Report on the Conference at South Bank University, 9th December 1999.

This is a personal summary of the more salient and interesting bits. Think of it as a collection of jigsaw pieces - but they probably do not add up to the full picture. You will have to form your own perspective.

Even though (at least) one speaker was a firm federalist, there was a fair bit of scepticism from the floor. I was pleasantly surprised by the amount of antagonism to the EU/EMU from students, even those from 'subsidised' countries like Spain & Greece.

- Brian Mooney, New Alliance.


PROF ANDREA BOSCO, SOUTH BANK UNIVERSITY, in his Introduction stated that the EU was building a European army independent of NATO. It would serve as an international police force, and should be 'democratically controlled' by the Council of Ministers and European Parliament.



Questioned whether Kosovo had been a victory or a defeat for NATO. The affair has increased Chinese and Russian suspicion of NATO. A problem is not a 'defence' role, but an 'offensive' policy.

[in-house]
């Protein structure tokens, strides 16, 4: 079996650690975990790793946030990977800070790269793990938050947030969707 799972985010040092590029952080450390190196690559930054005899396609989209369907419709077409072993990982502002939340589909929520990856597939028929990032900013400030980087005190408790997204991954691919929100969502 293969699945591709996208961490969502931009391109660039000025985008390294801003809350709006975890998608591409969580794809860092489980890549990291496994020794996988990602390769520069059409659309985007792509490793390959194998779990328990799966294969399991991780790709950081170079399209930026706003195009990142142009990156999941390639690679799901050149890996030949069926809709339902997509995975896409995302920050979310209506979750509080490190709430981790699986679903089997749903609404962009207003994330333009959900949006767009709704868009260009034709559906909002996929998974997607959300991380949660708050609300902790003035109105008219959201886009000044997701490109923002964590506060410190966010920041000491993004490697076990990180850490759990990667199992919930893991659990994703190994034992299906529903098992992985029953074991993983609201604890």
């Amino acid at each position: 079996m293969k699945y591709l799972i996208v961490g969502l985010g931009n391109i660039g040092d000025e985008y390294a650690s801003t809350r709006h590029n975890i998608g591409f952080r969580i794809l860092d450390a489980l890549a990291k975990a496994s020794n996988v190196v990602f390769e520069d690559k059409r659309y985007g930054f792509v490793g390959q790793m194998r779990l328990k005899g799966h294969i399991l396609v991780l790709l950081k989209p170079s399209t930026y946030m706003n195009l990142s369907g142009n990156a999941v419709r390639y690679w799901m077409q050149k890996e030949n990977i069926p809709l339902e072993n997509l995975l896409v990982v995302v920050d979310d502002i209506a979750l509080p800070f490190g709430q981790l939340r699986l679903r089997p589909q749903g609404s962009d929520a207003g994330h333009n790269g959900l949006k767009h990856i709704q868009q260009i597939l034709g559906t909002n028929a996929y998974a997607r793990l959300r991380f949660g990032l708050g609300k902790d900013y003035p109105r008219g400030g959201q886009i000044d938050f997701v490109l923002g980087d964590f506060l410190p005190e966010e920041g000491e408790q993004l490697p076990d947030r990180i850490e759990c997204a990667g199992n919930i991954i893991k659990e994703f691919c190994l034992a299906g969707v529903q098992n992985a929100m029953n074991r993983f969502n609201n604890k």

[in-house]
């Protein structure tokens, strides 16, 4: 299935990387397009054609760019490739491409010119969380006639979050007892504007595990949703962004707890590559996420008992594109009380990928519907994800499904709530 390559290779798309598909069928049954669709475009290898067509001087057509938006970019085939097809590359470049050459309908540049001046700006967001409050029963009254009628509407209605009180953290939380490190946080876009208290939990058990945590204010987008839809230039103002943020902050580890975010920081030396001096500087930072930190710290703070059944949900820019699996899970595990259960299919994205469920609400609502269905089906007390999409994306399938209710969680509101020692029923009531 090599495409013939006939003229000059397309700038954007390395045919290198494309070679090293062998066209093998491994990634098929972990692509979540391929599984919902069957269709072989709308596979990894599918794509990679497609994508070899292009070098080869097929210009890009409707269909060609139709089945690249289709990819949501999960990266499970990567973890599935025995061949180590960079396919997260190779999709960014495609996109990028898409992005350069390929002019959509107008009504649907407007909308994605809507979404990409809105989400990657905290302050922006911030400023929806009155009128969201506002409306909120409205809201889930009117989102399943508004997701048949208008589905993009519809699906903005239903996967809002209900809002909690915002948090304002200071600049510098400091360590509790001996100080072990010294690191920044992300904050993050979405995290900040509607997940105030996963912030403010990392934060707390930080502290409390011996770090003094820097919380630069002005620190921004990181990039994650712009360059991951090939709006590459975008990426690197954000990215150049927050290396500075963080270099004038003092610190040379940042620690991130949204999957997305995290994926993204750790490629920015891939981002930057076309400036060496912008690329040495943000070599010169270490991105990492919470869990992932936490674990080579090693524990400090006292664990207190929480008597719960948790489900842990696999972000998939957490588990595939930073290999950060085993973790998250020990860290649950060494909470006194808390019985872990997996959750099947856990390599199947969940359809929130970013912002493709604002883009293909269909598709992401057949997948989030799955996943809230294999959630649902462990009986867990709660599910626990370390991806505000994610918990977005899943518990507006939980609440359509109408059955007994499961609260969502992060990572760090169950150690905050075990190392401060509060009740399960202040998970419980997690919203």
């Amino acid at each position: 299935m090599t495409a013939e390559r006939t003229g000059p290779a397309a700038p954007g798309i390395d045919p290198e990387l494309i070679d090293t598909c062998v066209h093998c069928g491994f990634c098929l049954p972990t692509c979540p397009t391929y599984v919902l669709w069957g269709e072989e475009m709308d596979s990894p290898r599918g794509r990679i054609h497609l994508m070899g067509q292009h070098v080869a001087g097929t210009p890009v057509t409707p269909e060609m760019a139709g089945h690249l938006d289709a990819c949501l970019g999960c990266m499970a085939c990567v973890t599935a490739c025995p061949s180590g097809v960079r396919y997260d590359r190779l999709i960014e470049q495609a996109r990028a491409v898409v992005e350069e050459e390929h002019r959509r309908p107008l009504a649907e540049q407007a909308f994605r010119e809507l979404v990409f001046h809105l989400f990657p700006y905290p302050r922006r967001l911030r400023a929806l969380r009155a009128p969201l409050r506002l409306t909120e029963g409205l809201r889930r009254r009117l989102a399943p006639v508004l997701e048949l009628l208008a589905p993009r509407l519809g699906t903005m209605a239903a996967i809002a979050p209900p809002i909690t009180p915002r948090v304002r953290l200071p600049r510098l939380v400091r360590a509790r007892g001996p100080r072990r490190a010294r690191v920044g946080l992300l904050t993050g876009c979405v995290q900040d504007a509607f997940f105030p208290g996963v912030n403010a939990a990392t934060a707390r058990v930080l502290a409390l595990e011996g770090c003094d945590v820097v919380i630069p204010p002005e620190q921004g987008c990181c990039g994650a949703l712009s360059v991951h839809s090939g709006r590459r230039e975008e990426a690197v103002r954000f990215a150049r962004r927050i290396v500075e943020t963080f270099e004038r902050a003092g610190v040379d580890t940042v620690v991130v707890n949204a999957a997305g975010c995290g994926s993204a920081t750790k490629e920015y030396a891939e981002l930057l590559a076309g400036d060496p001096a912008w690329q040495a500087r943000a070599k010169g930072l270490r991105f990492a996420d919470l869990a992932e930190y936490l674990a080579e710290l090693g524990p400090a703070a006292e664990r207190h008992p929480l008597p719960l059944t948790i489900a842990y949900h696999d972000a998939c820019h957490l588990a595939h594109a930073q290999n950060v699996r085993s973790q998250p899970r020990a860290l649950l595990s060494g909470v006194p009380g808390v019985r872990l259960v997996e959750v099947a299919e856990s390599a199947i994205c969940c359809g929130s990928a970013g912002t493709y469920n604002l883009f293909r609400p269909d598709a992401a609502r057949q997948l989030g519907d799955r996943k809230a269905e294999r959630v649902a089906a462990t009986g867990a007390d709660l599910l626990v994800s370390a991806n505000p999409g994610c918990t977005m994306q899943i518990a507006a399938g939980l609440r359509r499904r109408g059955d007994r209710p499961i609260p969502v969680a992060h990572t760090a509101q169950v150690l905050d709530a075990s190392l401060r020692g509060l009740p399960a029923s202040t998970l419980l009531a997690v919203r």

Kosovo had increased the risk of [Serb] urban terrorism in the West. It had also made strategic bombing

respectable' - with less casualty risks to the proponents - we have since had Beirut & Chechnya.

A proposed EU force of 60,000 troops implies twice this number extra - in training, recovering from action, etc. We are already stretched politically, economically & militarily in Kosovo. Opposes increasing the military presence as it will make the world more dangerous. Money could be better spent elsewhere.

The USA does not want OSCE to take over from NATO.



Collapse of the USSR shattered Western Europe's political structure, and left NATO in need of a role. West Europeans now 'believe NATO is a promoter of Western values'.